IGN Review of SpongeBob SquarePants: Creature from the Krusty Krab
Hey, we forgot to review a Nintendo Wii launch title. Now, we know you're probably thinking, "WTF IGN?" but sometimes games just fall through the cracks, and the Blitz Games developed SpongeBob SquarePants: Creature from the Krusty Krab is one of them. However, we're committed to covering the entire Wii launch, even if it takes us over a year. So we've gone and pulled the game back out… and now we remember why we skipped SpongeBob in the first place.
For those that don't remember, or never knew, Creature from the Krusty Krab follows SpongeBob, Patrick, and Plankton through a series of increasingly bizarre dreams and nightmares. From a development side the premise probably seems like a great idea. It makes the possibilities for gameplay nearly limitless. Unfortunately it also has the dilemma of creating a situation that is so far removed from the world of SpongeBob that all the charm of the series is lost.
Take the first level, for instance. SpongeBob dreams his bed is a race car and the game becomes a racing game, complete with Rat Fink inspired art design. Besides the fact that the target audience is far too young to even know who Ed Roth is, the presentation is rather jarring to start off a game about SpongeBob. The characters are contorted and grotesque, and Bikini Bottom is unrecognizable.
It'd be fine if the level was a small dream sequence within a bigger game, but nearly every level is like this. The characters don't look, act, or speak like SpongeBob characters, and there is no feeling of Bikini Bottom anywhere within the game. The different level designs are pretty cool in theory. Patrick dreams he's a super hero, and the town becomes a paper thin, ink dotted world. It'd be really neat, but the actual look is pretty hard on the eyes. It lacks the charm, ocean theme, or even the humor that should come with a SpongeBob game.
In fact, at many points, Creature from the Krusty Krab fails to be a game at all. Perhaps because the Wii controls were new when this hit shelves, or maybe due to the young target demographic, the game holds the player's hand for almost the entire journey. Players are reminded almost constantly of how to do every basic maneuver for the platforming levels, almost like the developers invented the concept of double jumping. Puzzles are insultingly rudimentary: "push this button" or "destroy the crates." Kids these days are pretty stupid, but it's doubtful they need the game to halt, and have the camera sweep through the level, just to show them the only option in an entirely linear game.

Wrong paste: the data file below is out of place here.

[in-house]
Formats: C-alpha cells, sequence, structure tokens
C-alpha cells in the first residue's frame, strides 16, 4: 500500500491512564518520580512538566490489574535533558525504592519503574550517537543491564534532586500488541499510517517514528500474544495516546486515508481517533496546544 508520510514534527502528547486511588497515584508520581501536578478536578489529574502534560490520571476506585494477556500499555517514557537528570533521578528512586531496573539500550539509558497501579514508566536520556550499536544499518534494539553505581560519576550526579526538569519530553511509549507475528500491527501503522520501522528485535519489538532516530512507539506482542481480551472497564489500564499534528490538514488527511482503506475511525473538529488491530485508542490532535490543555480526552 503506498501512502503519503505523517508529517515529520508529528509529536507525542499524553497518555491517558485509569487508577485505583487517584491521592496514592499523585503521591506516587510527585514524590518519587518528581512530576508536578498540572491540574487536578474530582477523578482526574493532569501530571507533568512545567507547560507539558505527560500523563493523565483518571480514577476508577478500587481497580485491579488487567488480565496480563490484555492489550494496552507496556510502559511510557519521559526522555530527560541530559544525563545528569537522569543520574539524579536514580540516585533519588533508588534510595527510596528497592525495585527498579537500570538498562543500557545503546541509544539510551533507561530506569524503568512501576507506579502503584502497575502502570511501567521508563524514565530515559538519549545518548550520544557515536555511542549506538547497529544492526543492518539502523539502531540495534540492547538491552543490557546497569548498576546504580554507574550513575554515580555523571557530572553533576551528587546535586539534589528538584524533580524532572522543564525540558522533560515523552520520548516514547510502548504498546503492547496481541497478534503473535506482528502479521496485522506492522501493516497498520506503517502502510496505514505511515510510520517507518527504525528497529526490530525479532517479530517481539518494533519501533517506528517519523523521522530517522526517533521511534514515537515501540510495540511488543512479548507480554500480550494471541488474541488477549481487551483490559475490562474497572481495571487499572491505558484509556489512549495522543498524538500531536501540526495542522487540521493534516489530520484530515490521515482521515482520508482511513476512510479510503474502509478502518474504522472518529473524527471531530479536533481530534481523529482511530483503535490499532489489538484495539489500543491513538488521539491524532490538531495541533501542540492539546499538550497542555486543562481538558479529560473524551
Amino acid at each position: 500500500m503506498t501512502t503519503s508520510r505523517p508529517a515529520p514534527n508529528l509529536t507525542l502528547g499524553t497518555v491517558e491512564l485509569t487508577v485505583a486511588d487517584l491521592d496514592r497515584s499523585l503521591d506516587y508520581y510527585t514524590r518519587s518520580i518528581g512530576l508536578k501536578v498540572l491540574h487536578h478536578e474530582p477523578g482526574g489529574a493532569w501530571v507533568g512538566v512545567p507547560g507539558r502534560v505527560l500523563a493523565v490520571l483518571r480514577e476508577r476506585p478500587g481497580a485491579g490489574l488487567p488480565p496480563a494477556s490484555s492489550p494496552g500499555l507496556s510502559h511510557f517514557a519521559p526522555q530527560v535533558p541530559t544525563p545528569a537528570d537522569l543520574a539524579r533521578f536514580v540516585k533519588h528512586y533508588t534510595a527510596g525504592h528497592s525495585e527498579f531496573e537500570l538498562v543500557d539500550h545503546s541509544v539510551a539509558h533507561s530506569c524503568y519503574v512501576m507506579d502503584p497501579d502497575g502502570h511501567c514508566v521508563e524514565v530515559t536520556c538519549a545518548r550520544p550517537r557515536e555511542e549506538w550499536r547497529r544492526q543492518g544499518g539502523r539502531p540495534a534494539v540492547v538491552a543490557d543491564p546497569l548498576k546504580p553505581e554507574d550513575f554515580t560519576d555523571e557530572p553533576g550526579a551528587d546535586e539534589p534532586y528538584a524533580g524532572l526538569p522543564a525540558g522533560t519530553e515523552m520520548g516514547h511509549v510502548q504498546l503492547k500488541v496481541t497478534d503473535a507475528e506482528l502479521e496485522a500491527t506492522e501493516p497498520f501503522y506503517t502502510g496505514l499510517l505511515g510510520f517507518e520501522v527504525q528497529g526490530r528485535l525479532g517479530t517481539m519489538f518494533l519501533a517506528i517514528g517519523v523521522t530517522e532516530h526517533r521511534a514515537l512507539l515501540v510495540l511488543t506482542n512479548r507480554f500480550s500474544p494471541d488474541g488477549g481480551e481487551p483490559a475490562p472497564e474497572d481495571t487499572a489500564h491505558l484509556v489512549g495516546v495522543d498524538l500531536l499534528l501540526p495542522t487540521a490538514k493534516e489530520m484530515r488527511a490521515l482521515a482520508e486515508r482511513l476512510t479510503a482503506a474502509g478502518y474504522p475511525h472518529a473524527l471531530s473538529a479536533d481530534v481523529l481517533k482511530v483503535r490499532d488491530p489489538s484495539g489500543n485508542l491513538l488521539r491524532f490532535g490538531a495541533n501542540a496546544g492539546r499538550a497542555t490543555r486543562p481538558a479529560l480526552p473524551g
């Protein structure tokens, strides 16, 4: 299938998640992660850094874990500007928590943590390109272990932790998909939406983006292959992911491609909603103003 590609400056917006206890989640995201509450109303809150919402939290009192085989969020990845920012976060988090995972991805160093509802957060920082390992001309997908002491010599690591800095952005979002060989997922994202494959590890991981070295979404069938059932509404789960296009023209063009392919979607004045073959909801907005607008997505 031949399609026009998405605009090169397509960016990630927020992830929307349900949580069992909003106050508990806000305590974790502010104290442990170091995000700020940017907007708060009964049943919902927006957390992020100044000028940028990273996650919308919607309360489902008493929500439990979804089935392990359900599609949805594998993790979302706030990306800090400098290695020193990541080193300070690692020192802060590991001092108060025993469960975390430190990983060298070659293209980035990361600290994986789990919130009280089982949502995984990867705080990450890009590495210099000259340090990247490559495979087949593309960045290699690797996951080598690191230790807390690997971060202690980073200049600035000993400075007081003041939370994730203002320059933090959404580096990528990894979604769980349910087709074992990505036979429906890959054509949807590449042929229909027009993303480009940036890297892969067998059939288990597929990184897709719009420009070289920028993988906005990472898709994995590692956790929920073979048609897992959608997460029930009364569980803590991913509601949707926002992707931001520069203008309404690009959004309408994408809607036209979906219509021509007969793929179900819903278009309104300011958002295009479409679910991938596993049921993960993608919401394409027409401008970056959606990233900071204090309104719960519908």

SpongeBob and crew find themselves in a variety of situation, including a few vehicular levels. Flying and driving around is pretty painless, but is also really dull. It feels like the developers were trying to play it safe by making the game be so basic that there is no way the player could lose control, or even lose period. We kept expecting the game to get fun at some point, as if suddenly it'd would say "This was just a really long tutorial, here's some real challenges and gameplay and actual SpongeBob inspired situations!" After nine levels that seemed to go on forever, it became apparent that this almost automatic game was the entire experience.
Playing the platforming levels of the game is mildly entertaining. The motions controls actually work (something developers seem to have forgotten how to do as of late). It's somewhat refreshing to go back and see that, yes, developers did, at one point, know how to map basic combo moves to motion control. But, besides from some solid controls, the levels don't offer much. They're large, but very linear. The 3D characters are fairly well designed, but the game doesn't have a very large cast. Instead of all the favorite characters, all we got were a bunch of generic fish people, and a lot of repeating enemies. SpongeBob feels more like a tech demo that goes on for far too long rather than an actual title.
Further compounding the demo feel of the game is the disjointed story and mediocre cutscenes. Since each character's levels are his own personal dream, it really feels like three separate games happening simultaneously. The dialogue is out of character for much of the game. Since when did Patrick have the ability to speak coherently for extended periods? It's questionable whether the dialogue is even done by the actual voice actors. Unfortunately it's hard to tell if they got other people, or if Tom Kenny just dialed-in his performance, since the credits don't bother to list the cast.
Creature from the Krusty Krab offers a rather large variety of unlockables, but amazingly all of them are worthless. By fetching coins scattered throughout the levels, players can get prizes from a capsule machine. Earning concept art for the nameless extra characters in the game is even lamer when we had to work to get it.
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